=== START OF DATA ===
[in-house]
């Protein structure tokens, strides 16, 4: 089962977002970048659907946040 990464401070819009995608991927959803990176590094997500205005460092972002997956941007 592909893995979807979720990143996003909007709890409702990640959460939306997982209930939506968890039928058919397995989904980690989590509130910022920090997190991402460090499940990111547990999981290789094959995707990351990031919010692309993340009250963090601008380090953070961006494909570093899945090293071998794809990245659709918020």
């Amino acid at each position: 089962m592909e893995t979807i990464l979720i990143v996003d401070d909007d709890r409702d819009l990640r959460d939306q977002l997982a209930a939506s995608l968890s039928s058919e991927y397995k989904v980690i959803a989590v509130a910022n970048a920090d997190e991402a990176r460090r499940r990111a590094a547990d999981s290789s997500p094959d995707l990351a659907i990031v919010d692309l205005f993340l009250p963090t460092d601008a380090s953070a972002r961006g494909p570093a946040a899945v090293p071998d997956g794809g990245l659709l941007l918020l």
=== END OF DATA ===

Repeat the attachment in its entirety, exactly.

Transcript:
[in-house]
């Protein structure tokens, strides 16, 4: 089962977002970048659907946040 990464401070819009995608991927959803990176590094997500205005460092972002997956941007 592909893995979807979720990143996003909007709890409702990640959460939306997982209930939506968890039928058919397995989904980690989590509130910022920090997190991402460090499940990111547990999981290789094959995707990351990031919010692309993340009250963090601008380090953070961006494909570093899945090293071998794809990245659709918020």
């Amino acid at each position: 089962m592909e893995t979807i990464l979720i990143v996003d401070d909007d709890r409702d819009l990640r959460d939306q977002l997982a209930a939506s995608l968890s039928s058919e991927y397995k989904v980690i959803a989590v509130a910022n970048a920090d997190e991402a990176r460090r499940r990111a590094a547990d999981s290789s997500p094959d995707l990351a659907i990031v919010d692309l205005f993340l009250p963090t460092d601008a380090s953070a972002r961006g494909p570093a946040a899945v090293p071998d997956g794809g990245l659709l941007l918020l």